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Structural changes within trophic levels are constrained by within-family assembly rules at lower trophic levels


Song, Chuliang; Altermatt, Florian; Pearse, Ian; Saavedra, Serguei (2018). Structural changes within trophic levels are constrained by within-family assembly rules at lower trophic levels. Ecology Letters, 21(8):1221-1228.

Abstract

Historical contingency broadly refers to the proposition that even random historical events can constrain the ecological and evolutionary pathways of organisms and that of entire communities. Focusing on communities, these pathways can be reflected into specific structural changes within and across trophic levels – how species interact with and affect each other – which has important consequences for species coexistence. Using the registry of the last 2000 years of plant introductions and their novel herbivores encountered in Central Europe, we find that the order of arrival of closely related (but not of distantly related) plant species constrained the structural changes within the trophic level formed by herbivore species across the observation period. Because it is difficult for field and lab experiments to be conducted over hundreds of years to record and replay the assembly history of a community, our study provides an alternative to understand how structural changes have occurred across extensive periods of time.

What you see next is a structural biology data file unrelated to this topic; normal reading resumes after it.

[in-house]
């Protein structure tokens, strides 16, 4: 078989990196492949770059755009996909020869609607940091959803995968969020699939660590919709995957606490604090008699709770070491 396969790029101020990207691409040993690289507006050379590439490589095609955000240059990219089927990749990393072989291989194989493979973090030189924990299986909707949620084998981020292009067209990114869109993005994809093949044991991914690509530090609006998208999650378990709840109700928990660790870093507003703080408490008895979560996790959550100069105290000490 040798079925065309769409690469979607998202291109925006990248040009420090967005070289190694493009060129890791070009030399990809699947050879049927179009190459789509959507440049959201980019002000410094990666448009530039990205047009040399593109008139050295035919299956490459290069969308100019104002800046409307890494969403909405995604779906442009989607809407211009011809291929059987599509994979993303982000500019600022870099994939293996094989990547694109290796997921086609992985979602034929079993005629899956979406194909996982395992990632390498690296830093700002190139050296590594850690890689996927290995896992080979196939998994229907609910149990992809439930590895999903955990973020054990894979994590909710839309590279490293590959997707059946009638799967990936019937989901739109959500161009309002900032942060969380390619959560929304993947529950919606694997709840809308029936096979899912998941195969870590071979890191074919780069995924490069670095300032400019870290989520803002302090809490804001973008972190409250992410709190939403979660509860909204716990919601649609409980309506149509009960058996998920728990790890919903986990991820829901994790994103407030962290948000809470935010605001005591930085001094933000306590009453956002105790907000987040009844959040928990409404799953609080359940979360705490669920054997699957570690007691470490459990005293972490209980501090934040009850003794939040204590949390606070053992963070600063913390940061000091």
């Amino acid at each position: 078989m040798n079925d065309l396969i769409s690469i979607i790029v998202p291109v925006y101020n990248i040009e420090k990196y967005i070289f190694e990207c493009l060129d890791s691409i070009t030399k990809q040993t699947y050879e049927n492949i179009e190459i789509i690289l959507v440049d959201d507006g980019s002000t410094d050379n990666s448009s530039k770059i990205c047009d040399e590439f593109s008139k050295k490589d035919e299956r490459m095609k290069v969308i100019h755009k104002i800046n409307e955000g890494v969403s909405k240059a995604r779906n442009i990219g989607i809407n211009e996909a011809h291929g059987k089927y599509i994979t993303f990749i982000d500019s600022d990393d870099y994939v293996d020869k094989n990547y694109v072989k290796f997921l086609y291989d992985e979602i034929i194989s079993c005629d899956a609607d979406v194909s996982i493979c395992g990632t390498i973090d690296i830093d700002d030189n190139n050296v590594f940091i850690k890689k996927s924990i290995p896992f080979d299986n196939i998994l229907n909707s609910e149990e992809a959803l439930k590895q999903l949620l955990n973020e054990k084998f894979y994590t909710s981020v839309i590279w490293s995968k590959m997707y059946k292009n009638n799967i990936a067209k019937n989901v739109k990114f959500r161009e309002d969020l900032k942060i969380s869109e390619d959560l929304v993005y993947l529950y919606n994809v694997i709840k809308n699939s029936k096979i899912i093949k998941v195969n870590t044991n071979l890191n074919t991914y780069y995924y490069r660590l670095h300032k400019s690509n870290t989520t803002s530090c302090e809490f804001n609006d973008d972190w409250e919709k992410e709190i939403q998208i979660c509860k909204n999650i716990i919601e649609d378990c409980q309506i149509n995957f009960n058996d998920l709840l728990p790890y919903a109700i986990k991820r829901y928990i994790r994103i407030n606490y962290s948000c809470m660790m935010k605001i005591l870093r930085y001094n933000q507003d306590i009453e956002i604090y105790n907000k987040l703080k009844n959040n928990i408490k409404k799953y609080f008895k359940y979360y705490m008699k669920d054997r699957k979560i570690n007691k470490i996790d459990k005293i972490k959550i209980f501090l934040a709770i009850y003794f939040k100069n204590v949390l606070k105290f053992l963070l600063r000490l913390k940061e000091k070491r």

Abstract

Historical contingency broadly refers to the proposition that even random historical events can constrain the ecological and evolutionary pathways of organisms and that of entire communities. Focusing on communities, these pathways can be reflected into specific structural changes within and across trophic levels – how species interact with and affect each other – which has important consequences for species coexistence. Using the registry of the last 2000 years of plant introductions and their novel herbivores encountered in Central Europe, we find that the order of arrival of closely related (but not of distantly related) plant species constrained the structural changes within the trophic level formed by herbivore species across the observation period. Because it is difficult for field and lab experiments to be conducted over hundreds of years to record and replay the assembly history of a community, our study provides an alternative to understand how structural changes have occurred across extensive periods of time.

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Additional indexing

Item Type:Journal Article, refereed, original work
Communities & Collections:07 Faculty of Science > Institute of Evolutionary Biology and Environmental Studies
Dewey Decimal Classification:570 Life sciences; biology
590 Animals (Zoology)
Uncontrolled Keywords:Community assembly, ecological networks, historical contingency, species coexistence, structural stability.
Language:English
Date:1 August 2018
Deposited On:11 Dec 2018 15:35
Last Modified:24 Sep 2019 23:56
Publisher:Wiley-Blackwell Publishing, Inc.
ISSN:1461-023X
OA Status:Green
Free access at:Publisher DOI. An embargo period may apply.
Publisher DOI:https://doi.org/10.1111/ele.13091
Project Information:
  • : FunderSNSF
  • : Grant IDPP00P3_150698
  • : Project TitleBridging biodiversity and ecosystem functioning in dendritic networks: a meta-ecosystem perspective

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